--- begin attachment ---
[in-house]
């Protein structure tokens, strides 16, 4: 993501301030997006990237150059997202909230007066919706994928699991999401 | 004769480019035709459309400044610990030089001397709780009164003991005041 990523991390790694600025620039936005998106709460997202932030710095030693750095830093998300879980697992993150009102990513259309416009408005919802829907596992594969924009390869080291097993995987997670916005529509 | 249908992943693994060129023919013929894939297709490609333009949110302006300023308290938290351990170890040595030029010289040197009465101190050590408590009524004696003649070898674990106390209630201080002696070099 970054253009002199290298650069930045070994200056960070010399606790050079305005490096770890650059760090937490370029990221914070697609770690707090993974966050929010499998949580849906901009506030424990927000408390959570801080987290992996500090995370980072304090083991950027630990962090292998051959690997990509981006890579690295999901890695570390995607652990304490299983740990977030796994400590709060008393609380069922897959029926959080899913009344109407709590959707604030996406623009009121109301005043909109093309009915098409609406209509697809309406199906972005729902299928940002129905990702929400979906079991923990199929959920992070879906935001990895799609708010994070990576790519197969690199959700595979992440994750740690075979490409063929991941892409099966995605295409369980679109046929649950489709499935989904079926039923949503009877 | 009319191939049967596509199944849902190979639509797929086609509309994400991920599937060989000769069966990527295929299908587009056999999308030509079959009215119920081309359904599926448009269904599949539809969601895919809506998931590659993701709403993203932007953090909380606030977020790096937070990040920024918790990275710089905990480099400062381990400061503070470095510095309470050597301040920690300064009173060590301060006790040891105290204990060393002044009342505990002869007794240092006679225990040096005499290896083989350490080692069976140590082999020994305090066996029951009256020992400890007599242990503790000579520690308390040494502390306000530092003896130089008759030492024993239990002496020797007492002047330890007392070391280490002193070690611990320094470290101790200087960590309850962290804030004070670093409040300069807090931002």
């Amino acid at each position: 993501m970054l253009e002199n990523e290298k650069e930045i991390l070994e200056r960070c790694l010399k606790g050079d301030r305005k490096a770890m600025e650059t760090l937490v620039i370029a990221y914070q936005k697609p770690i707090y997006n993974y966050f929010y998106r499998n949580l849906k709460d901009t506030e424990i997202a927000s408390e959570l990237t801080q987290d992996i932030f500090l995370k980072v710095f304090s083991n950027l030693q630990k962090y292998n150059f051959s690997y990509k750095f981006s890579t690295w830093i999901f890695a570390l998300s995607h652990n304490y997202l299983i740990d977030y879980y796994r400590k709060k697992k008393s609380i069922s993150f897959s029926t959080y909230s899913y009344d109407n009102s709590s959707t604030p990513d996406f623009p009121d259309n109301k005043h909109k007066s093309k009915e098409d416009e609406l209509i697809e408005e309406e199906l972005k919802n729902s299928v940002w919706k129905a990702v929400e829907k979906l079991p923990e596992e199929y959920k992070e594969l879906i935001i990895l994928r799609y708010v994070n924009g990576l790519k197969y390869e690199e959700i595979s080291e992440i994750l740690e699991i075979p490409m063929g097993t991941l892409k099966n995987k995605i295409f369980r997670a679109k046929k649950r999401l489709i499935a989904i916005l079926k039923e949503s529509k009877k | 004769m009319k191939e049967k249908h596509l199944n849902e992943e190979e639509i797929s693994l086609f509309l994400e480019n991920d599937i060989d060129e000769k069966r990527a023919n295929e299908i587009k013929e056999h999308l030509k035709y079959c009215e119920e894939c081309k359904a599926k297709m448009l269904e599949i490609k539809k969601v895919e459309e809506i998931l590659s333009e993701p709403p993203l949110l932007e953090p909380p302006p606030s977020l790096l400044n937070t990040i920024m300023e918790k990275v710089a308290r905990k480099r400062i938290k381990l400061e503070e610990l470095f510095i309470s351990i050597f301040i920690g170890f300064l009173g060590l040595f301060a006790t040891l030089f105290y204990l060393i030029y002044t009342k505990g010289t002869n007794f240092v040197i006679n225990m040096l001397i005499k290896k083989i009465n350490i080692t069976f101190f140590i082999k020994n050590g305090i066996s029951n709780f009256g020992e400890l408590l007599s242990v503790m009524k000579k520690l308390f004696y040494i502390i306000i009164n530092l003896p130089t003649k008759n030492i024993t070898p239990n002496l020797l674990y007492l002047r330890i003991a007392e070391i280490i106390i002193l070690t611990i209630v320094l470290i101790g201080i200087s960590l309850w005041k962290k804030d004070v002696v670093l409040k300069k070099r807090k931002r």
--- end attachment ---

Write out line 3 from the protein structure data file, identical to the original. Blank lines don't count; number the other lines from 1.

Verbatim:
């Amino acid at each position: 993501m970054l253009e002199n990523e290298k650069e930045i991390l070994e200056r960070c790694l010399k606790g050079d301030r305005k490096a770890m600025e650059t760090l937490v620039i370029a990221y914070q936005k697609p770690i707090y997006n993974y966050f929010y998106r499998n949580l849906k709460d901009t506030e424990i997202a927000s408390e959570l990237t801080q987290d992996i932030f500090l995370k980072v710095f304090s083991n950027l030693q630990k962090y292998n150059f051959s690997y990509k750095f981006s890579t690295w830093i999901f890695a570390l998300s995607h652990n304490y997202l299983i740990d977030y879980y796994r400590k709060k697992k008393s609380i069922s993150f897959s029926t959080y909230s899913y009344d109407n009102s709590s959707t604030p990513d996406f623009p009121d259309n109301k005043h909109k007066s093309k009915e098409d416009e609406l209509i697809e408005e309406e199906l972005k919802n729902s299928v940002w919706k129905a990702v929400e829907k979906l079991p923990e596992e199929y959920k992070e594969l879906i935001i990895l994928r799609y708010v994070n924009g990576l790519k197969y390869e690199e959700i595979s080291e992440i994750l740690e699991i075979p490409m063929g097993t991941l892409k099966n995987k995605i295409f369980r997670a679109k046929k649950r999401l489709i499935a989904i916005l079926k039923e949503s529509k009877k | 004769m009319k191939e049967k249908h596509l199944n849902e992943e190979e639509i797929s693994l086609f509309l994400e480019n991920d599937i060989d060129e000769k069966r990527a023919n295929e299908i587009k013929e056999h999308l030509k035709y079959c009215e119920e894939c081309k359904a599926k297709m448009l269904e599949i490609k539809k969601v895919e459309e809506i998931l590659s333009e993701p709403p993203l949110l932007e953090p909380p302006p606030s977020l790096l400044n937070t990040i920024m300023e918790k990275v710089a308290r905990k480099r400062i938290k381990l400061e503070e610990l470095f510095i309470s351990i050597f301040i920690g170890f300064l009173g060590l040595f301060a006790t040891l030089f105290y204990l060393i030029y002044t009342k505990g010289t002869n007794f240092v040197i006679n225990m040096l001397i005499k290896k083989i009465n350490i080692t069976f101190f140590i082999k020994n050590g305090i066996s029951n709780f009256g020992e400890l408590l007599s242990v503790m009524k000579k520690l308390f004696y040494i502390i306000i009164n530092l003896p130089t003649k008759n030492i024993t070898p239990n002496l020797l674990y007492l002047r330890i003991a007392e070391i280490i106390i002193l070690t611990i209630v320094l470290i101790g201080i200087s960590l309850w005041k962290k804030d004070v002696v670093l409040k300069k070099r807090k931002r």